Positions - BCLE OCNF GSAE - Disclosure. Do your own Due Diligence.
You guys don't think launching satellites into orbit is doing anything...
pathetic really to knock SXM for not doing anything....
lets see what "HAVE" they done...
Launched what 7 satellites?
Acquired the biggest names in Content...yes, even the hip hop channels has DJ Green Lantern, Eminem, N.O.R.E, Static selekta, Cypress hill and many more..major names in hip hop.
They have internet radio (hello? they have internet radio)
The reason we "speculate" is because SXM has already outdone anyone on the planet in the radio business and from here all we can do is speculate.
END OF RANT
ok one more, (in whiny voice) oh boy they don't have an iphone app what a terrible company, boo hoo...
as it has been stated many times before...you can get sxm on pocket tunes
I even had sxm on my instinct using orb and usirius...
SXM will launch whatever they want to launch when the timing is right...timing is everything
well, the members have changed but it is the same stuff here.
Where's the Demian's, the APEX's and the other guys ? I guess these discussions became more boring than before ? Or is it because there's nothing amusing in the horizon for SIRIUS ?
Anyway, I'll pay a visit again in a few weeks...
The "Free" vs. "Not Free" Debate
Okay, it seems that there are two differing opinions on the free trial debate.
What we need to do is step back and see the dynamics at play.
Sirius XM is launching an iPhone application. Applications are judged by popularity as much as they are about what that application delivers. Getting on iPhones popular list is paramount to the success of an application. Sirius XM needs to get on that list when they launch their application. How do they ensure that this happens?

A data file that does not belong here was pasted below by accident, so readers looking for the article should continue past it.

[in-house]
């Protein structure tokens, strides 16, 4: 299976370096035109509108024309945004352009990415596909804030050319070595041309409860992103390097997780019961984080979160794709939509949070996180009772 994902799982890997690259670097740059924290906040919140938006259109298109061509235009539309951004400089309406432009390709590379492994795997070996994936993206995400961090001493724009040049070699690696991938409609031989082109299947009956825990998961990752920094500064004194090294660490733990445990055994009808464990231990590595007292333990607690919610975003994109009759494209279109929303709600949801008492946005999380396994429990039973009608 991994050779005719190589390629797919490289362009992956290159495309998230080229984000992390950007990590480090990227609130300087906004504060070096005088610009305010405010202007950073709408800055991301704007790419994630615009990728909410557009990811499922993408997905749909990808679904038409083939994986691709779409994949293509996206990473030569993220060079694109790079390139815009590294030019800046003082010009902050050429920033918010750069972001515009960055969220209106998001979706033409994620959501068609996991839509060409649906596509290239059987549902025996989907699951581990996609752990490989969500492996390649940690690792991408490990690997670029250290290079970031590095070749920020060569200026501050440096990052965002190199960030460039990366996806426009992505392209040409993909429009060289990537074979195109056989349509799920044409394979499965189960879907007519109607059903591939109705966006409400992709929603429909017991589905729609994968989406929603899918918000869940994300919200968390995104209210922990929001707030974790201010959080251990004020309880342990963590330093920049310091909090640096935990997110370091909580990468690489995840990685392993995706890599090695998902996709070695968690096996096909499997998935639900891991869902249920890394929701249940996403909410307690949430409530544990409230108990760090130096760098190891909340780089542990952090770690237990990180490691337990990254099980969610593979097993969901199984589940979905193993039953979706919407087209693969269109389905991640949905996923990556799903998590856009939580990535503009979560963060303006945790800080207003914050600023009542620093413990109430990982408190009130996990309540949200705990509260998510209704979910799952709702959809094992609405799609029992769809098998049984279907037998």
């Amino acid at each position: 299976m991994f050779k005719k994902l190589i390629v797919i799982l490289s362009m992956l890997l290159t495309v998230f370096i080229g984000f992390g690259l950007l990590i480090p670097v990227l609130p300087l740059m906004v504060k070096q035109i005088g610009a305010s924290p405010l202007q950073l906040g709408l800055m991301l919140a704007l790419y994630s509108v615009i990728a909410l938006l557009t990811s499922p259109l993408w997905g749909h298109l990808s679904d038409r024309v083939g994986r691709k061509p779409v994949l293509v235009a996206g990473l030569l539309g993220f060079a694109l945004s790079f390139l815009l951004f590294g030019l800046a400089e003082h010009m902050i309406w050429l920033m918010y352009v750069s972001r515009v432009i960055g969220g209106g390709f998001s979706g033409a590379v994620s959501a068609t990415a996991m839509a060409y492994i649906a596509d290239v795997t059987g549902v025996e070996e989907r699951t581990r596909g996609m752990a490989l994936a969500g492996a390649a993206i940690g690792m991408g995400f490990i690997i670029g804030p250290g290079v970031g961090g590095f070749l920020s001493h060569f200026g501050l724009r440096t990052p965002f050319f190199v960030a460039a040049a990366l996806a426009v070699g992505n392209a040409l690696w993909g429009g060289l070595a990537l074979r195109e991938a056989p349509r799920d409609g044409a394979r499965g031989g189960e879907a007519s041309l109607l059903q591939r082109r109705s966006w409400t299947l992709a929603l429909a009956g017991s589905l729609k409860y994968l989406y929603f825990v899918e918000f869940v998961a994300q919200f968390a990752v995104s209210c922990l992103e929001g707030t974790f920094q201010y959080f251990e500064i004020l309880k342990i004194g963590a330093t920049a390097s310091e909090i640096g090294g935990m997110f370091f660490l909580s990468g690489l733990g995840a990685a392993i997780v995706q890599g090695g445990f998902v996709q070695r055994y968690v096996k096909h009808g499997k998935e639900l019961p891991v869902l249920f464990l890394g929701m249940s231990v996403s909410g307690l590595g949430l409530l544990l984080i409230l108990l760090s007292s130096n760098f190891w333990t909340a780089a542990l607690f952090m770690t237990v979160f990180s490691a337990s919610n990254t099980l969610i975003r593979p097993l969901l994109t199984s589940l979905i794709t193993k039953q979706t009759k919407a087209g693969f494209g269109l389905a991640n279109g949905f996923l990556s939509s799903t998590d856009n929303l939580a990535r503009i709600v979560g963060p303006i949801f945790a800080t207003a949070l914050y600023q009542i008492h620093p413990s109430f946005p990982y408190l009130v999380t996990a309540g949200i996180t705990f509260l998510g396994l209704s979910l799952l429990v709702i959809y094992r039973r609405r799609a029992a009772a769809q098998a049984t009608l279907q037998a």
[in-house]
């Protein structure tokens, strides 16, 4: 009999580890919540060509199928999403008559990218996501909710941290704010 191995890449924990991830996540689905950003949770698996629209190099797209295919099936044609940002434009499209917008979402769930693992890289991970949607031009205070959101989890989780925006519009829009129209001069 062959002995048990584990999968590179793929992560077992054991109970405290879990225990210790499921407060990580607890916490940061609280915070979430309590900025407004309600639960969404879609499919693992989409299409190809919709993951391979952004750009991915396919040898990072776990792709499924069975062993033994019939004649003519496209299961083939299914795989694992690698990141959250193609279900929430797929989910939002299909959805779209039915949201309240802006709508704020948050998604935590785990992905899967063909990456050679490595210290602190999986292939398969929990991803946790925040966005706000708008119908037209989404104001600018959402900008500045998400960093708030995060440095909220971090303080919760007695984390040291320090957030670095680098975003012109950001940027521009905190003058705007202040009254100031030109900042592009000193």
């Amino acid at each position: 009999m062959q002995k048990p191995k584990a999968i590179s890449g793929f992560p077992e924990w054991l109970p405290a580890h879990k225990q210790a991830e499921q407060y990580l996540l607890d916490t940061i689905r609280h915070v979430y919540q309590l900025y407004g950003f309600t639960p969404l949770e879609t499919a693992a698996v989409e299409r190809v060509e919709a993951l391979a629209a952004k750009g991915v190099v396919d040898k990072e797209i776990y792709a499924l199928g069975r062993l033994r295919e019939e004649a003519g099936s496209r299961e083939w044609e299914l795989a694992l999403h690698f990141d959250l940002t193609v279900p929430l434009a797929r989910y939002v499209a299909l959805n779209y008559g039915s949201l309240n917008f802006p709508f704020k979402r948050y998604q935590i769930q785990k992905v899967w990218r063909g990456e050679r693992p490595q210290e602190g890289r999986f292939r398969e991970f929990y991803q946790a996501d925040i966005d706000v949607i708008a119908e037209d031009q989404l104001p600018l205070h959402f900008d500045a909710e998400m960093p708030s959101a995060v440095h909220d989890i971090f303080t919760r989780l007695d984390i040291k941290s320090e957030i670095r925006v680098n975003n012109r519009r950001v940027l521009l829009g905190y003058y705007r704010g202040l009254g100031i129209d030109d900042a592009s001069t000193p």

1. Make the application download free.
2. Make the value of that application enough that people will want to download it.
In order to get the downloads, the consumer needs to perceive a benefit. 1 or two weeks free will not likely be enough to get the consumer to try. 1 month is okay, but is it enough? The company can not afford to launch with too short a free trial only to then switch it. It would not bode well.
The three month free trial is an established trial period in the OEM channel. With OEM's, Sirius XM is paying for chipset subsidies, installation subsidies, royalties, as well as revenue share. This is an expensive model, but it does deliver subscribers to Sirius XM. The problem is that they have to remain subscribers for a long time before they "pay for themselves".
With the iPhone application, the company saves on chipset subsidies, saves on installation subsidies, has no revenue share, but does pay royalties. This makes the model for an iPhone subscriber more profitable much faster. Think of Apple as an OEM, and you can see why the free trial makes sense.
If we look at the retail channel, there are many issues right now. It is for this reason that the iPhone application should not follow a typical retail model.
With the 3 month trial, the company ensures that they are on top of the iPhone application list. It is also a timeframe that the company and customer service reps are familiar with as they try to convert the free trials to self paying subscribers. How does customer service respond to someone who is just coming off of a two week trial? They will turn around and let the person continue with a free trial to give them yet another chance to hear all of the content. Customer service expenses are expensive to the bottom line, and if the lines are clogged with "two-weekers", existing customers get poorer service.
Three months is enough to make one final effort with a consumer, and if it does not work they can cut the strings, knowing that the person is simply not a good candidate for an ongoing subscription.
The key is exposure, and conversion. What delivers the most exposure, and what timeframe of a trial produces the best conversion.
Satellite Standard Founder
like sirius said we will build the best "online lifestyle site" ever! a place for everybody a place for all things related to our industry. well times up.
they have been a day late and a dollar short on many items and never ever went back to tell the user or shareholders what derailed the plan! times up.
its broke and needs fixed...mel wanted xm for the spectrum period.
turn on the deactivated units get some promotional content rolling advertise for your partners on a national basis.